Nailing the right texture - firm, but not too firm - has been arduous, Solomonov rejecting batch after batch as not creamy enough. Wajswol adjusted cooking times, lowered temperatures during the shaping phase, lessened the intensity of pressing, then homed in on the ideal shape for the bricks, which are dropped into a vat of hot whey, where they are poached and "seared like a steak."

After the most recent batch, Solomonov sent his verdict by text: "Better."

"Better?!" replied Wajswol. "That's about as good as you can get from him."

"Good enough," Solomonov added, ready to place his first 30-pound order.

"Thank God!" said Wajswol.

He has found an even tougher customer, though, in Konstantinos Pitsillides, the famously opinionated Cypriot chef who will move his Kanella to a larger Front Street space this month.

"The feta was really good - creamy but still crumbly. But I'm skeptical about the haloumi," says Pitsillides, who pan-roasts haloumi as saganaki with fig salad, but who also grates the cheese to stuff everything from minted ravioli to meats. "Good texture . . . but more or less tasteless. It should have more fat content, more salt, and mint. I gave [Wajswol] some suggestions."

For the record, I disagree with Pitsillides, finding it subtly sweet with an irresistible sheepy twang. But as a native of haloumi's homeland, his opinion must be considered.

Pitsillides was especially emphatic that Valley Shepherd not call its cheese "haloumi," a name protected by the European Union: "It's Cyprus' national treasure. We don't have a lot to brag on, but haloumi is one of them."

Wajswol says the cheese is still technically "in development" but promises a proper name, which "requires substantial consumption of adult beverages at our next farm party."

In the meantime, local chefs are already having fun with the new ingredient, whose salty profile and contrasting textures require accompaniments that "go big with sweet, sour, or spicy," says Solomonov. "I don't do neutral things with haloumi."

At Helm, co-chefs Kevin D'Egidio and Michael Griffiths have gotten that message with their approach, serving plancha-seared haloumi with sweet and sour plums and a plum sauce touched with holy basil. At Zahav, Solomonov has been experimenting with a new addition roasted over coals and paired with a summery peach sauce blended with tangy "amba" mango pickle and served with raw corn and pecans.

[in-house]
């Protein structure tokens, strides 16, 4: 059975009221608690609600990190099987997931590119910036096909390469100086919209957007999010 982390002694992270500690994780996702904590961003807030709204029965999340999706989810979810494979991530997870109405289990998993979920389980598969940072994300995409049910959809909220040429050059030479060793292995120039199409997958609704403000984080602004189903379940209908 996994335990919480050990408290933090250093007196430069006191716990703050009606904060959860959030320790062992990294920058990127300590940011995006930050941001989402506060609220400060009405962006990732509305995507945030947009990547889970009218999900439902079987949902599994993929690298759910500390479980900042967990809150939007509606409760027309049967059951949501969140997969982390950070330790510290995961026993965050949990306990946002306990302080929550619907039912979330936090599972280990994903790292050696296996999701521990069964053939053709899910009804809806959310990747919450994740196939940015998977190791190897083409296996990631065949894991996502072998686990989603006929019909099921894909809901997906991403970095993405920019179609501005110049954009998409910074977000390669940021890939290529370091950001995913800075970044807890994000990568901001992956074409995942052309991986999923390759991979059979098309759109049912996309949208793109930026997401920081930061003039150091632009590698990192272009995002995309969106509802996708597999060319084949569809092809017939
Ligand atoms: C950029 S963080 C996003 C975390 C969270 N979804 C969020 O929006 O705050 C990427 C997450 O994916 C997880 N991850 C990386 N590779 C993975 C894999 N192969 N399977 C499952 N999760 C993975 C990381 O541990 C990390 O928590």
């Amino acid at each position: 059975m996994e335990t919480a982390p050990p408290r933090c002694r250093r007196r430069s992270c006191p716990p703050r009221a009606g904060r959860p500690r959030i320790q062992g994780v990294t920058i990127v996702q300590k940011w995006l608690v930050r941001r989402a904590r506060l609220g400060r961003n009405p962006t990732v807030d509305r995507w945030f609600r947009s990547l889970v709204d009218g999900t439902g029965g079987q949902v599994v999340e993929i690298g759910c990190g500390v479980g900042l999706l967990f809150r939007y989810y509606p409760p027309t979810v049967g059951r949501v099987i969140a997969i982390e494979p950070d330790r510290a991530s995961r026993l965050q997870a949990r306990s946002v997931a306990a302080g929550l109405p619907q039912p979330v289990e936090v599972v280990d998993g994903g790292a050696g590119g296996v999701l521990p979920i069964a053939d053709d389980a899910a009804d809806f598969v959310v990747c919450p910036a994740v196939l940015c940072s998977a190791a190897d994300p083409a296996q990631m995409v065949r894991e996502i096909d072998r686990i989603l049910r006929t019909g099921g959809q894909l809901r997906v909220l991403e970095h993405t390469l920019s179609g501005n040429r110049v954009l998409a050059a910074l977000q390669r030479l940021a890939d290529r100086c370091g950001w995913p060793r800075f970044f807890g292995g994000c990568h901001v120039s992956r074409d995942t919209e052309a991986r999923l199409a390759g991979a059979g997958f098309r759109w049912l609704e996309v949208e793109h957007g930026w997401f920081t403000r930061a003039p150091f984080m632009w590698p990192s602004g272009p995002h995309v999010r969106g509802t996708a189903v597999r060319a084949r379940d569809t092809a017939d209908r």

"[Valley Shepherd's haloumi] is more expensive," he says. "But it's better than the store-bought product. You can taste the grass the animals were eating. It tastes like actual cheese. And I know where it came from."

Of course, being so fresh, it is more delicate, with a shorter window in which the center remains molten, meaning less wiggle room for the kitchen.

"My sous chef is pissed at me right now," he said. "But the moment I took a bite of this last batch she knew this was going to happen. And we'll be a better restaurant for it."

Zahav's Haloumi with Dates, Walnuts and Sumac Onions


Makes four servings

1/2 cup toasted walnuts, chopped

1 cup dried dates, roughly chopped

1 tablespoon sherry vinegar

1/3 cup olive oil


1 tablespoon canola oil

8 ounces haloumi cheese, cut into 1-inch cubes

1 cup "sumac onions" (see recipe)

Parsley, chopped

1/2 teaspoon ground Urfa peppers


1. For the date paste, combine the walnuts, dates, sherry vinegar, olive oil, a couple of pinches of salt, and ½ cup hot water in a food processor. Puree until smooth and set aside.

2. Film a skillet with canola oil and place over medium-high heat until the oil is shimmering but not smoking. Put the cheese cubes in a single layer in the skillet and cook, turning, until the exterior is golden and crisp; about 2 minutes per side.

3. Spread the date paste over the bottom of a serving plate, add the fried haloumi, and top with the sumac onions, Urfa, and parsley. Serve immediately.

Note: To make sumac onions, combine one thinly sliced red onion, one tablespoon red wine vinegar, one teaspoon ground sumac, and a half-teaspoon of kosher salt in a bowl and toss.